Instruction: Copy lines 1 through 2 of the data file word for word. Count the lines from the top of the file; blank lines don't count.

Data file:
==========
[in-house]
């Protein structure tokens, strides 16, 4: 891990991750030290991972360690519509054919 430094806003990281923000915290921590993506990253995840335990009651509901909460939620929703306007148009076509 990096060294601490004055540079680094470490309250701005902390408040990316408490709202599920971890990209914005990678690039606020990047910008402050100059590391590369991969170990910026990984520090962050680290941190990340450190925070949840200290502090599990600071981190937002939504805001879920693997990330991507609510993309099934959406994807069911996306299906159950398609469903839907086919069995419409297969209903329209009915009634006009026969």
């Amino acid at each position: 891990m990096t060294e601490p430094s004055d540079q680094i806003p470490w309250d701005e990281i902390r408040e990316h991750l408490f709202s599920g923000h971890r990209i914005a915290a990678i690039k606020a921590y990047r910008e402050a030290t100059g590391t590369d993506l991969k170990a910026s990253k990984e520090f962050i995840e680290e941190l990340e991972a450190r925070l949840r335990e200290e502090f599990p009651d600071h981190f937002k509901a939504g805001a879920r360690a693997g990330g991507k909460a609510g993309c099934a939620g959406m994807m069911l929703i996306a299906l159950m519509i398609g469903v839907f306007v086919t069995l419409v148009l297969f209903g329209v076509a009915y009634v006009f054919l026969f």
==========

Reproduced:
[in-house]
């Protein structure tokens, strides 16, 4: 891990991750030290991972360690519509054919 430094806003990281923000915290921590993506990253995840335990009651509901909460939620929703306007148009076509 990096060294601490004055540079680094470490309250701005902390408040990316408490709202599920971890990209914005990678690039606020990047910008402050100059590391590369991969170990910026990984520090962050680290941190990340450190925070949840200290502090599990600071981190937002939504805001879920693997990330991507609510993309099934959406994807069911996306299906159950398609469903839907086919069995419409297969209903329209009915009634006009026969």